On the face of it, the suggestion that I am not this fixed or concrete self – that this self is an illusion created by the thinking mind – isn’t something that makes any sense. The ordinary, everyday sense of being this self is the ‘fixed viewpoint’ that we use to make sense of the world and so the suggestion that there isn’t such a self, that this sense we have of being a separate or isolated entity is groundless, can’t possible make any sense to us! Not in our usual way of understanding things, anyway. But at the same time it’s also true that the suggestion that “I am not this concrete self” rings true on a deeper level. Deep down, we know well that we’re not this concrete self, this tiresome old fixed viewpoint which is like an opinion we have aired too many times. How could we possibly be something so very dull, how could we possibly be something so very tiresome?


The trouble is that we keep on painting ourselves into a corner. We paint ourselves into a corner and then we get stuck – which is of course what happens when you paint yourself into a corner. Not only are we stuck, we’re so very stuck that we don’t even see ourselves as being stuck. We’ve forgotten that there is anything else and so we think that we are the corner that we’ve painted ourselves into! The corner is all we know. The corner is everything for us. We’ve painted ourselves into a ‘fixed point of reference’ and so now we think that we are this fixed point of reference; we think that there’s no other way to see things, no other way other than the way than the way in which we already are seeing them. That’s how ‘trapped in the fixed viewpoint we are’. We couldn’t be trapped more. No fly stuck on flypaper was ever more stuck than this…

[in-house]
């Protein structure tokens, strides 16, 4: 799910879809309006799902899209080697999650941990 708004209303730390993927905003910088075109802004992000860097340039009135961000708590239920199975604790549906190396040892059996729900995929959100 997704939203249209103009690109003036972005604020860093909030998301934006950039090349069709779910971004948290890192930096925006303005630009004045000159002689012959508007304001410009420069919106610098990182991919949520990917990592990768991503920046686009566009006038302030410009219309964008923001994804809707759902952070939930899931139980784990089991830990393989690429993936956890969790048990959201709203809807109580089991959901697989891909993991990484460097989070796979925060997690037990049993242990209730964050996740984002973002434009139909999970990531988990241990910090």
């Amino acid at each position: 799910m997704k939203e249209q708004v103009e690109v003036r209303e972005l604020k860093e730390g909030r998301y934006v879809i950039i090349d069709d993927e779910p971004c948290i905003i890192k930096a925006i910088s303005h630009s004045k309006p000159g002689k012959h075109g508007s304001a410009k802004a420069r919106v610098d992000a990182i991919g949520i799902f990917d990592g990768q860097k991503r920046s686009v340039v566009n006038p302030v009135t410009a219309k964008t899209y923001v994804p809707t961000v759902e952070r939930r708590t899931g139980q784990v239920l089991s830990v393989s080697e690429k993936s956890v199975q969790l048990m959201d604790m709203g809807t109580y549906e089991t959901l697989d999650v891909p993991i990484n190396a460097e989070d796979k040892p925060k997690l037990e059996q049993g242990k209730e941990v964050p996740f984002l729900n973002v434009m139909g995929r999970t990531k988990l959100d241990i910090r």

When we paint ourselves into a corner like this, when we get stuck in the one way of looking at things like this, then what happens is that we see ‘being trapped’ as a virtue. Everything gets turned around on is and we get institutionalized. We get adapted to our prison so that – for us – the prospect of not being trapped, not being confined, becomes frankly terrifying. Freedom becomes the greatest evil – it becomes the thing to be avoided at all costs. For us, being ‘trapped in the fixed viewpoint’ (so that there simply doesn’t seem to be any other way of seeing the world) appears like freedom. We call it various things. We call it ‘the freedom to be ourselves’, or ‘the freedom to do what we want’, or ‘the freedom to follow out goals’. This is what freedom means to us – it means the freedom to endlessly extend and recycle our current restricted situation. J.G. Bennett calls this negative freedom, which he defines as ‘the freedom not to be free’. What we want therefore – to be perfectly blunt about it – is to be unfree but not to see that we are unfree. We want to hide away, but we also want to hide away from the fact that we are hiding away…